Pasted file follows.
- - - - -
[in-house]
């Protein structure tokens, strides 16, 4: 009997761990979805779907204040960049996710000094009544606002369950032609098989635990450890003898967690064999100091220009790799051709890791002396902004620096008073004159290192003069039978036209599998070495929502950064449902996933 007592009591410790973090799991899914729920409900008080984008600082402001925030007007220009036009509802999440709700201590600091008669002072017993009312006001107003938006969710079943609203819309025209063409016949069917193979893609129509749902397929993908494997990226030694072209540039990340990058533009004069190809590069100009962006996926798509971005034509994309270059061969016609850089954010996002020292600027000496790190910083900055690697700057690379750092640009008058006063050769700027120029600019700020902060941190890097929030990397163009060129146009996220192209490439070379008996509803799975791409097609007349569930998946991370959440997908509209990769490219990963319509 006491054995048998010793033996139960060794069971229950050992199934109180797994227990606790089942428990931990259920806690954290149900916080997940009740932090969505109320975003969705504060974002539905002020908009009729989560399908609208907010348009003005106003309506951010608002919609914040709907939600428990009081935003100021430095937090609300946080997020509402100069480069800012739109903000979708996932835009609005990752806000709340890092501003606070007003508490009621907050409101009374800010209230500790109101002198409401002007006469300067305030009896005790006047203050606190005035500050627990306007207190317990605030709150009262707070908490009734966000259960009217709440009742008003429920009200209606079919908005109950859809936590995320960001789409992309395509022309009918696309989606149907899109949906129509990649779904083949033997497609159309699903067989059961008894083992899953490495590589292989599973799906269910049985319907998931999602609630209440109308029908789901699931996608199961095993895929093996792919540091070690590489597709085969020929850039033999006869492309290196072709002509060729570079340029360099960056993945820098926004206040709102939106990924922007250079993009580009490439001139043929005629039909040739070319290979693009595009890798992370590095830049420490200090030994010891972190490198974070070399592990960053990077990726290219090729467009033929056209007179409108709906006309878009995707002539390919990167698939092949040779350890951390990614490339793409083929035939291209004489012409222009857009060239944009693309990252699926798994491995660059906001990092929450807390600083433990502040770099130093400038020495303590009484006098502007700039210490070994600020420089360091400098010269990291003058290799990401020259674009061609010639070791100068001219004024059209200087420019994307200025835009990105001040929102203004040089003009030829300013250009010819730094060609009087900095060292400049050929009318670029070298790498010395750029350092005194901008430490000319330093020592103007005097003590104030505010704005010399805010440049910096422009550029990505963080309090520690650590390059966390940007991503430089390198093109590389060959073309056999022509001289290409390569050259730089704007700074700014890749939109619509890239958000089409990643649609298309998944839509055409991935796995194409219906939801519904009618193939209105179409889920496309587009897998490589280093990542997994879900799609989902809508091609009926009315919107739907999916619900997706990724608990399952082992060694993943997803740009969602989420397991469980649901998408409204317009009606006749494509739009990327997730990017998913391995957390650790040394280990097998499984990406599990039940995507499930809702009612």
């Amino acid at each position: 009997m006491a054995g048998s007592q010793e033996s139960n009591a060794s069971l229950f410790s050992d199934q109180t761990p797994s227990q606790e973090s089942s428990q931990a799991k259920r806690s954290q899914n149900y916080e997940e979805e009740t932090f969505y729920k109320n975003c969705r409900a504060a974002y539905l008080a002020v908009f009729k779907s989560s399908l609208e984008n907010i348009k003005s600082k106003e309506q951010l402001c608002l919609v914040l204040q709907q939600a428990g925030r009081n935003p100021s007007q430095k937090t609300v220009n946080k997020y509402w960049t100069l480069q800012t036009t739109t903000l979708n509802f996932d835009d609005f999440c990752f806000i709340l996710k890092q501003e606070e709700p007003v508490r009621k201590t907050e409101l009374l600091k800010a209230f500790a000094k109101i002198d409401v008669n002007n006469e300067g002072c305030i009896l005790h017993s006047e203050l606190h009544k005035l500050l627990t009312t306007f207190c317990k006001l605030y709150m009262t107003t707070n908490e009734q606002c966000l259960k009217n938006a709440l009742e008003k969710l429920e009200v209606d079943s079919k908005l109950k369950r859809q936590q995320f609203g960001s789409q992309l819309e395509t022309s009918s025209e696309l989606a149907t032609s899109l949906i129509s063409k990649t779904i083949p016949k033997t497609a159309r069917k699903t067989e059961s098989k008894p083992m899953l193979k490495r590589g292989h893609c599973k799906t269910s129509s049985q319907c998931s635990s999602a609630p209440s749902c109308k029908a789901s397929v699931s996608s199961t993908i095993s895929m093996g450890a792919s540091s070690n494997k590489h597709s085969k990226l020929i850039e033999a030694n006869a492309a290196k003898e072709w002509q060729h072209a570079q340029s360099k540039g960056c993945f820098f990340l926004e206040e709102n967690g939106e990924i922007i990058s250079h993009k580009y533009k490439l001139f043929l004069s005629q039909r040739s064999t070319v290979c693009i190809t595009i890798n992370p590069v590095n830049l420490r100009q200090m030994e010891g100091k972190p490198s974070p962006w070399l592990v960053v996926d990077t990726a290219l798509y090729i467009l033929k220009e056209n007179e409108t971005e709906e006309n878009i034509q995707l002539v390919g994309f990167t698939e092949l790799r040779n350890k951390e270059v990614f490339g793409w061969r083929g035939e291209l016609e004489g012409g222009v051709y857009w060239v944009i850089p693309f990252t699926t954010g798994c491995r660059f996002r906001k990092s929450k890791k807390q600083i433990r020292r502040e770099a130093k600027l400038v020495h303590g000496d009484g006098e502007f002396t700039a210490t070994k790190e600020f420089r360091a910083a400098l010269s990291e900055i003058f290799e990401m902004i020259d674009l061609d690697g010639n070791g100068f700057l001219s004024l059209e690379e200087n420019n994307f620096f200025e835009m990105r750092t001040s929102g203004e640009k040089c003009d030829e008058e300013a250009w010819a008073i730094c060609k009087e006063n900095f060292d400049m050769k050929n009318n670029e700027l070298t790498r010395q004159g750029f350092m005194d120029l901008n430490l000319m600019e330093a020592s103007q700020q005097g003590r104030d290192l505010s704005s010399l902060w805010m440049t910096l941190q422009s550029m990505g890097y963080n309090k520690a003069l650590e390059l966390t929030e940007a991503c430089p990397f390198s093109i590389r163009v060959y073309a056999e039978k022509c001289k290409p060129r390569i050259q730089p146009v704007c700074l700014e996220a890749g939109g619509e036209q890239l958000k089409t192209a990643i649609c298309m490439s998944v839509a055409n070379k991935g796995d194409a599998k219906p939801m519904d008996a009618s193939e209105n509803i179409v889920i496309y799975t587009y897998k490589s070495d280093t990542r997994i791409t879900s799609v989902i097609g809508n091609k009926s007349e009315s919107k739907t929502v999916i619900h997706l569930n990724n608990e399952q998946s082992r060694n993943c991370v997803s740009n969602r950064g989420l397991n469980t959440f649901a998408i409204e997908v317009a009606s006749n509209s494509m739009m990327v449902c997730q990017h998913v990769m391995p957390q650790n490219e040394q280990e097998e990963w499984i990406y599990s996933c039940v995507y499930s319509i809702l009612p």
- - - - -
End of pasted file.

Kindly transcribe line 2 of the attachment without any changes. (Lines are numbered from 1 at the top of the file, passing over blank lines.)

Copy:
């Protein structure tokens, strides 16, 4: 009997761990979805779907204040960049996710000094009544606002369950032609098989635990450890003898967690064999100091220009790799051709890791002396902004620096008073004159290192003069039978036209599998070495929502950064449902996933 007592009591410790973090799991899914729920409900008080984008600082402001925030007007220009036009509802999440709700201590600091008669002072017993009312006001107003938006969710079943609203819309025209063409016949069917193979893609129509749902397929993908494997990226030694072209540039990340990058533009004069190809590069100009962006996926798509971005034509994309270059061969016609850089954010996002020292600027000496790190910083900055690697700057690379750092640009008058006063050769700027120029600019700020902060941190890097929030990397163009060129146009996220192209490439070379008996509803799975791409097609007349569930998946991370959440997908509209990769490219990963319509 006491054995048998010793033996139960060794069971229950050992199934109180797994227990606790089942428990931990259920806690954290149900916080997940009740932090969505109320975003969705504060974002539905002020908009009729989560399908609208907010348009003005106003309506951010608002919609914040709907939600428990009081935003100021430095937090609300946080997020509402100069480069800012739109903000979708996932835009609005990752806000709340890092501003606070007003508490009621907050409101009374800010209230500790109101002198409401002007006469300067305030009896005790006047203050606190005035500050627990306007207190317990605030709150009262707070908490009734966000259960009217709440009742008003429920009200209606079919908005109950859809936590995320960001789409992309395509022309009918696309989606149907899109949906129509990649779904083949033997497609159309699903067989059961008894083992899953490495590589292989599973799906269910049985319907998931999602609630209440109308029908789901699931996608199961095993895929093996792919540091070690590489597709085969020929850039033999006869492309290196072709002509060729570079340029360099960056993945820098926004206040709102939106990924922007250079993009580009490439001139043929005629039909040739070319290979693009595009890798992370590095830049420490200090030994010891972190490198974070070399592990960053990077990726290219090729467009033929056209007179409108709906006309878009995707002539390919990167698939092949040779350890951390990614490339793409083929035939291209004489012409222009857009060239944009693309990252699926798994491995660059906001990092929450807390600083433990502040770099130093400038020495303590009484006098502007700039210490070994600020420089360091400098010269990291003058290799990401020259674009061609010639070791100068001219004024059209200087420019994307200025835009990105001040929102203004040089003009030829300013250009010819730094060609009087900095060292400049050929009318670029070298790498010395750029350092005194901008430490000319330093020592103007005097003590104030505010704005010399805010440049910096422009550029990505963080309090520690650590390059966390940007991503430089390198093109590389060959073309056999022509001289290409390569050259730089704007700074700014890749939109619509890239958000089409990643649609298309998944839509055409991935796995194409219906939801519904009618193939209105179409889920496309587009897998490589280093990542997994879900799609989902809508091609009926009315919107739907999916619900997706990724608990399952082992060694993943997803740009969602989420397991469980649901998408409204317009009606006749494509739009990327997730990017998913391995957390650790040394280990097998499984990406599990039940995507499930809702009612």